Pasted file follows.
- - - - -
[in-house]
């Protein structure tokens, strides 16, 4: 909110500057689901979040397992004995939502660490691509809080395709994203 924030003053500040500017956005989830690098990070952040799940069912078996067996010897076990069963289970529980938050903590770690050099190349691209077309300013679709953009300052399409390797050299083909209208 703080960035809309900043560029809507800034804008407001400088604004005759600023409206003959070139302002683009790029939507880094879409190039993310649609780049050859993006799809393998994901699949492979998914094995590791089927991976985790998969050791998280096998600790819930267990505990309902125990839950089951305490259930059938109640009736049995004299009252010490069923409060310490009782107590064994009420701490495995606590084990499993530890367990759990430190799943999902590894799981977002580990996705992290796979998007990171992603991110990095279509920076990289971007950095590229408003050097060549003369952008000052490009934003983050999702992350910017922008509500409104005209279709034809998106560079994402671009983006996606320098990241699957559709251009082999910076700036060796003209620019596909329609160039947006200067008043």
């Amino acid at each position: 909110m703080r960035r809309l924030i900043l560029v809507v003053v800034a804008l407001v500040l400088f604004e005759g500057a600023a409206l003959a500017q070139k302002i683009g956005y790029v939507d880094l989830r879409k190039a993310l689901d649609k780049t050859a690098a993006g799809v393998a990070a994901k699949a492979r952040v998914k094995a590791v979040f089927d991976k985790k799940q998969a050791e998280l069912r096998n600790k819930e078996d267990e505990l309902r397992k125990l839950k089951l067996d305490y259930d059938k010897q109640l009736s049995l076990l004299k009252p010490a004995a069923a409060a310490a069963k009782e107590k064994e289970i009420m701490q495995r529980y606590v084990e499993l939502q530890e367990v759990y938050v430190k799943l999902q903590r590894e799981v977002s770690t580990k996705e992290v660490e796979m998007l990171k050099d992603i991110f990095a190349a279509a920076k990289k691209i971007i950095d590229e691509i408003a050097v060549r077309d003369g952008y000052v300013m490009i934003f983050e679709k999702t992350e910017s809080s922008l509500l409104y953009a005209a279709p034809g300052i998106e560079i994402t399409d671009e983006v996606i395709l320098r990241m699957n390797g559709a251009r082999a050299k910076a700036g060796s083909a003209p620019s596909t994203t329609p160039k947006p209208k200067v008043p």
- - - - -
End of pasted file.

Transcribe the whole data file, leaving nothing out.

[in-house]
């Protein structure tokens, strides 16, 4: 909110500057689901979040397992004995939502660490691509809080395709994203 924030003053500040500017956005989830690098990070952040799940069912078996067996010897076990069963289970529980938050903590770690050099190349691209077309300013679709953009300052399409390797050299083909209208 703080960035809309900043560029809507800034804008407001400088604004005759600023409206003959070139302002683009790029939507880094879409190039993310649609780049050859993006799809393998994901699949492979998914094995590791089927991976985790998969050791998280096998600790819930267990505990309902125990839950089951305490259930059938109640009736049995004299009252010490069923409060310490009782107590064994009420701490495995606590084990499993530890367990759990430190799943999902590894799981977002580990996705992290796979998007990171992603991110990095279509920076990289971007950095590229408003050097060549003369952008000052490009934003983050999702992350910017922008509500409104005209279709034809998106560079994402671009983006996606320098990241699957559709251009082999910076700036060796003209620019596909329609160039947006200067008043």
């Amino acid at each position: 909110m703080r960035r809309l924030i900043l560029v809507v003053v800034a804008l407001v500040l400088f604004e005759g500057a600023a409206l003959a500017q070139k302002i683009g956005y790029v939507d880094l989830r879409k190039a993310l689901d649609k780049t050859a690098a993006g799809v393998a990070a994901k699949a492979r952040v998914k094995a590791v979040f089927d991976k985790k799940q998969a050791e998280l069912r096998n600790k819930e078996d267990e505990l309902r397992k125990l839950k089951l067996d305490y259930d059938k010897q109640l009736s049995l076990l004299k009252p010490a004995a069923a409060a310490a069963k009782e107590k064994e289970i009420m701490q495995r529980y606590v084990e499993l939502q530890e367990v759990y938050v430190k799943l999902q903590r590894e799981v977002s770690t580990k996705e992290v660490e796979m998007l990171k050099d992603i991110f990095a190349a279509a920076k990289k691209i971007i950095d590229e691509i408003a050097v060549r077309d003369g952008y000052v300013m490009i934003f983050e679709k999702t992350e910017s809080s922008l509500l409104y953009a005209a279709p034809g300052i998106e560079i994402t399409d671009e983006v996606i395709l320098r990241m699957n390797g559709a251009r082999a050299k910076a700036g060796s083909a003209p620019s596909t994203t329609p160039k947006p209208k200067v008043p």